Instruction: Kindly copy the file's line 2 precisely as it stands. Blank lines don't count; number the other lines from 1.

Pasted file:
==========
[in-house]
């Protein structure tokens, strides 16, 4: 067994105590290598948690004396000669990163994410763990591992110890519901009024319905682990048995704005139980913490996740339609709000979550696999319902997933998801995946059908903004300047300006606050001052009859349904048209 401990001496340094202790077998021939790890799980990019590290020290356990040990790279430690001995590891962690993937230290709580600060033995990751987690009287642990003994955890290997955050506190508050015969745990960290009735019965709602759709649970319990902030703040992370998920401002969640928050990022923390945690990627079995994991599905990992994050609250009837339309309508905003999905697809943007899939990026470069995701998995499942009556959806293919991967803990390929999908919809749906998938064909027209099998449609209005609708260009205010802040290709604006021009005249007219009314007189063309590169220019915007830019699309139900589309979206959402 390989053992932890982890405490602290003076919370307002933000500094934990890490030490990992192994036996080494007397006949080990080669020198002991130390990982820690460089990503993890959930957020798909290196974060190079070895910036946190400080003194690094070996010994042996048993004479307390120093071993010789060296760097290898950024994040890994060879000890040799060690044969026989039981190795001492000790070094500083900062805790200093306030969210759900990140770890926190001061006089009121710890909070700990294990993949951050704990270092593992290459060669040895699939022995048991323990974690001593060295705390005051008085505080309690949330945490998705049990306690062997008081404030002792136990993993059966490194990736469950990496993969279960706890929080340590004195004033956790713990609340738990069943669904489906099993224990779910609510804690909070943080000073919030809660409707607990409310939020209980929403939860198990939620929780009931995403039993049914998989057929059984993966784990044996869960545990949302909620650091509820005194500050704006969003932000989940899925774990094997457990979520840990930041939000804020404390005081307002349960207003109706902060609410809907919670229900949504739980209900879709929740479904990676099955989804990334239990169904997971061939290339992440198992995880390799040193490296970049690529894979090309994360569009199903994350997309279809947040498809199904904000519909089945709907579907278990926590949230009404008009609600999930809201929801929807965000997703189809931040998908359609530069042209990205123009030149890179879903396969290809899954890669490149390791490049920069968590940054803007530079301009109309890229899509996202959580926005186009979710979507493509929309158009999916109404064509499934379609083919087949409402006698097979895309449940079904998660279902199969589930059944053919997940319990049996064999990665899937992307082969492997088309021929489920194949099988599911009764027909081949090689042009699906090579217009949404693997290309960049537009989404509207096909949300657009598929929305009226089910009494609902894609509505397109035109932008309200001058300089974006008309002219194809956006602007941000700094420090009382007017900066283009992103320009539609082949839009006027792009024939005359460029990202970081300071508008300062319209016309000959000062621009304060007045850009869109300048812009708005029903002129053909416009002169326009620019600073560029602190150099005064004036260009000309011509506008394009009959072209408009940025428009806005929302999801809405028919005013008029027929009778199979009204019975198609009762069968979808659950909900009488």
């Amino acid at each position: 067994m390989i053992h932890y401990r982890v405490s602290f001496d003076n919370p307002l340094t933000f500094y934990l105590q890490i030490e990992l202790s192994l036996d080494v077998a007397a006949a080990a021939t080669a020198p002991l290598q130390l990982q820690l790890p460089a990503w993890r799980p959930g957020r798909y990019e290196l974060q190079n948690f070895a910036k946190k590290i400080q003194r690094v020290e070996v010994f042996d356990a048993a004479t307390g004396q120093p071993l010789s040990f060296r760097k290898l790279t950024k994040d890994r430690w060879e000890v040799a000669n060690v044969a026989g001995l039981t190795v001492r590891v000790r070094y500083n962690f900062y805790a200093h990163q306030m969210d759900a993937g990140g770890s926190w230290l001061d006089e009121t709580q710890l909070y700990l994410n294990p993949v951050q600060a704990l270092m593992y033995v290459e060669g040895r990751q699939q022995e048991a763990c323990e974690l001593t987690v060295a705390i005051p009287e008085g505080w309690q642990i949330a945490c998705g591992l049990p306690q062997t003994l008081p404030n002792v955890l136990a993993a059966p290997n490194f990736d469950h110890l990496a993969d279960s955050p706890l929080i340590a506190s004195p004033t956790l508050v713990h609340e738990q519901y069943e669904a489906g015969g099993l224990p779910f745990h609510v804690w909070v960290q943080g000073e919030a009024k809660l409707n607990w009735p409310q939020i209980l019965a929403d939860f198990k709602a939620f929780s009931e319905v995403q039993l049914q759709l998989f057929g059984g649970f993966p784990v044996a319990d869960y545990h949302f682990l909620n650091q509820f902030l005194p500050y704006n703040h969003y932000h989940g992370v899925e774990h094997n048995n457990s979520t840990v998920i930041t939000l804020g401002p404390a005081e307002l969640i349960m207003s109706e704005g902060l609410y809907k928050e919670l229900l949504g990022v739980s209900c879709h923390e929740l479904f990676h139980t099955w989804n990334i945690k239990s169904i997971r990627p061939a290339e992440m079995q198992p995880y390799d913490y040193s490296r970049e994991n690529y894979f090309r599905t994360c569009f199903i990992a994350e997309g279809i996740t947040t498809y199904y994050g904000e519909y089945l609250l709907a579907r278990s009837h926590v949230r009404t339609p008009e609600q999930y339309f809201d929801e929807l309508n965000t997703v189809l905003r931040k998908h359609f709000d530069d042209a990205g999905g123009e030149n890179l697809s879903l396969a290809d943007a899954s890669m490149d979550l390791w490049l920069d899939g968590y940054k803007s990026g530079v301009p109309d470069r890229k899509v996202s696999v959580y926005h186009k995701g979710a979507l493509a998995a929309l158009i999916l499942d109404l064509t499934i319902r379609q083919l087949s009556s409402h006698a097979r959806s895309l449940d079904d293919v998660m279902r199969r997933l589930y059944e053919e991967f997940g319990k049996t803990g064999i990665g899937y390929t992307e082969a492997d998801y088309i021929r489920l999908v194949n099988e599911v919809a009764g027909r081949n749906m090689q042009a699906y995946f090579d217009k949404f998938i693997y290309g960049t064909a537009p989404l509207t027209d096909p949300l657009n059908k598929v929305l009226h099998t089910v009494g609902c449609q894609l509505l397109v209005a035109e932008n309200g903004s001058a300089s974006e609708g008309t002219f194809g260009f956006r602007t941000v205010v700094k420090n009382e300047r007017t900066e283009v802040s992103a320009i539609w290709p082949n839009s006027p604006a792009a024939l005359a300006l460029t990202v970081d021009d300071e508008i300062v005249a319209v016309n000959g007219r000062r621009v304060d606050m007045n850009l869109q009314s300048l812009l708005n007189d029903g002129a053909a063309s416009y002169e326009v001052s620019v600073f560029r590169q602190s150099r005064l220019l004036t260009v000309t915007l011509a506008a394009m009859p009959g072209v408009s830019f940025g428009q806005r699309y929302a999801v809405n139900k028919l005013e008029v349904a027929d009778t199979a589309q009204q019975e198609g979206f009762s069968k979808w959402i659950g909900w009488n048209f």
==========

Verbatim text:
């Protein structure tokens, strides 16, 4: 067994105590290598948690004396000669990163994410763990591992110890519901009024319905682990048995704005139980913490996740339609709000979550696999319902997933998801995946059908903004300047300006606050001052009859349904048209 401990001496340094202790077998021939790890799980990019590290020290356990040990790279430690001995590891962690993937230290709580600060033995990751987690009287642990003994955890290997955050506190508050015969745990960290009735019965709602759709649970319990902030703040992370998920401002969640928050990022923390945690990627079995994991599905990992994050609250009837339309309508905003999905697809943007899939990026470069995701998995499942009556959806293919991967803990390929999908919809749906998938064909027209099998449609209005609708260009205010802040290709604006021009005249007219009314007189063309590169220019915007830019699309139900589309979206959402 390989053992932890982890405490602290003076919370307002933000500094934990890490030490990992192994036996080494007397006949080990080669020198002991130390990982820690460089990503993890959930957020798909290196974060190079070895910036946190400080003194690094070996010994042996048993004479307390120093071993010789060296760097290898950024994040890994060879000890040799060690044969026989039981190795001492000790070094500083900062805790200093306030969210759900990140770890926190001061006089009121710890909070700990294990993949951050704990270092593992290459060669040895699939022995048991323990974690001593060295705390005051008085505080309690949330945490998705049990306690062997008081404030002792136990993993059966490194990736469950990496993969279960706890929080340590004195004033956790713990609340738990069943669904489906099993224990779910609510804690909070943080000073919030809660409707607990409310939020209980929403939860198990939620929780009931995403039993049914998989057929059984993966784990044996869960545990949302909620650091509820005194500050704006969003932000989940899925774990094997457990979520840990930041939000804020404390005081307002349960207003109706902060609410809907919670229900949504739980209900879709929740479904990676099955989804990334239990169904997971061939290339992440198992995880390799040193490296970049690529894979090309994360569009199903994350997309279809947040498809199904904000519909089945709907579907278990926590949230009404008009609600999930809201929801929807965000997703189809931040998908359609530069042209990205123009030149890179879903396969290809899954890669490149390791490049920069968590940054803007530079301009109309890229899509996202959580926005186009979710979507493509929309158009999916109404064509499934379609083919087949409402006698097979895309449940079904998660279902199969589930059944053919997940319990049996064999990665899937992307082969492997088309021929489920194949099988599911009764027909081949090689042009699906090579217009949404693997290309960049537009989404509207096909949300657009598929929305009226089910009494609902894609509505397109035109932008309200001058300089974006008309002219194809956006602007941000700094420090009382007017900066283009992103320009539609082949839009006027792009024939005359460029990202970081300071508008300062319209016309000959000062621009304060007045850009869109300048812009708005029903002129053909416009002169326009620019600073560029602190150099005064004036260009000309011509506008394009009959072209408009940025428009806005929302999801809405028919005013008029027929009778199979009204019975198609009762069968979808659950909900009488």